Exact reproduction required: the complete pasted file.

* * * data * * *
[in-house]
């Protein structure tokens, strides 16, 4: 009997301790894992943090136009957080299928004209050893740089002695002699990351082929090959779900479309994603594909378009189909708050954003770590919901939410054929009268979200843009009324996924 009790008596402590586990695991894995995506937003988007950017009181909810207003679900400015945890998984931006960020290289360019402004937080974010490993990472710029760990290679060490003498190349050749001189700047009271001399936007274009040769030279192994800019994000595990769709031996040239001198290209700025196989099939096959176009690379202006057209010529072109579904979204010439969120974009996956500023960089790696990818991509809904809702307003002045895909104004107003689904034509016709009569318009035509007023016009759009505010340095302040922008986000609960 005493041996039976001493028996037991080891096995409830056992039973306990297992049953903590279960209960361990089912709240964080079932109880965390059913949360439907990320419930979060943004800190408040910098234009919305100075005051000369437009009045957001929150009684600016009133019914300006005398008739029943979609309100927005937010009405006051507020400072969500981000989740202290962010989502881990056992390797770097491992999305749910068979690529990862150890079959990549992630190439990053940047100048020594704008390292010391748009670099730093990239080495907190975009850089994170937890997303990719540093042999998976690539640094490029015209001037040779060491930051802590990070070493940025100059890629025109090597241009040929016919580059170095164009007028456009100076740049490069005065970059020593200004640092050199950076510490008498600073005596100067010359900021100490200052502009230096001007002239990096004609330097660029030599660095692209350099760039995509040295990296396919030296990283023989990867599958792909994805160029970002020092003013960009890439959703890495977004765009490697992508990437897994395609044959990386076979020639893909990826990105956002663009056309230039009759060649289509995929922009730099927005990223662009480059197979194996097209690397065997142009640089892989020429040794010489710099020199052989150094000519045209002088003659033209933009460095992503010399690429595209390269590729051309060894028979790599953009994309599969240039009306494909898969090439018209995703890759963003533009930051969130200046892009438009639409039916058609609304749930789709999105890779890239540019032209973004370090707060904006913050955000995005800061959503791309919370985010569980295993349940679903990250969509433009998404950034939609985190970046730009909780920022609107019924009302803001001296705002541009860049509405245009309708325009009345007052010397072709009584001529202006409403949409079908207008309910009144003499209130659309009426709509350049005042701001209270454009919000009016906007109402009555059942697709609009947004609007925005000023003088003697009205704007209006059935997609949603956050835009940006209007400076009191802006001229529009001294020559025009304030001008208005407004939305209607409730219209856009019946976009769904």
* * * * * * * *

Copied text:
[in-house]
């Protein structure tokens, strides 16, 4: 009997301790894992943090136009957080299928004209050893740089002695002699990351082929090959779900479309994603594909378009189909708050954003770590919901939410054929009268979200843009009324996924 009790008596402590586990695991894995995506937003988007950017009181909810207003679900400015945890998984931006960020290289360019402004937080974010490993990472710029760990290679060490003498190349050749001189700047009271001399936007274009040769030279192994800019994000595990769709031996040239001198290209700025196989099939096959176009690379202006057209010529072109579904979204010439969120974009996956500023960089790696990818991509809904809702307003002045895909104004107003689904034509016709009569318009035509007023016009759009505010340095302040922008986000609960 005493041996039976001493028996037991080891096995409830056992039973306990297992049953903590279960209960361990089912709240964080079932109880965390059913949360439907990320419930979060943004800190408040910098234009919305100075005051000369437009009045957001929150009684600016009133019914300006005398008739029943979609309100927005937010009405006051507020400072969500981000989740202290962010989502881990056992390797770097491992999305749910068979690529990862150890079959990549992630190439990053940047100048020594704008390292010391748009670099730093990239080495907190975009850089994170937890997303990719540093042999998976690539640094490029015209001037040779060491930051802590990070070493940025100059890629025109090597241009040929016919580059170095164009007028456009100076740049490069005065970059020593200004640092050199950076510490008498600073005596100067010359900021100490200052502009230096001007002239990096004609330097660029030599660095692209350099760039995509040295990296396919030296990283023989990867599958792909994805160029970002020092003013960009890439959703890495977004765009490697992508990437897994395609044959990386076979020639893909990826990105956002663009056309230039009759060649289509995929922009730099927005990223662009480059197979194996097209690397065997142009640089892989020429040794010489710099020199052989150094000519045209002088003659033209933009460095992503010399690429595209390269590729051309060894028979790599953009994309599969240039009306494909898969090439018209995703890759963003533009930051969130200046892009438009639409039916058609609304749930789709999105890779890239540019032209973004370090707060904006913050955000995005800061959503791309919370985010569980295993349940679903990250969509433009998404950034939609985190970046730009909780920022609107019924009302803001001296705002541009860049509405245009309708325009009345007052010397072709009584001529202006409403949409079908207008309910009144003499209130659309009426709509350049005042701001209270454009919000009016906007109402009555059942697709609009947004609007925005000023003088003697009205704007209006059935997609949603956050835009940006209007400076009191802006001229529009001294020559025009304030001008208005407004939305209607409730219209856009019946976009769904």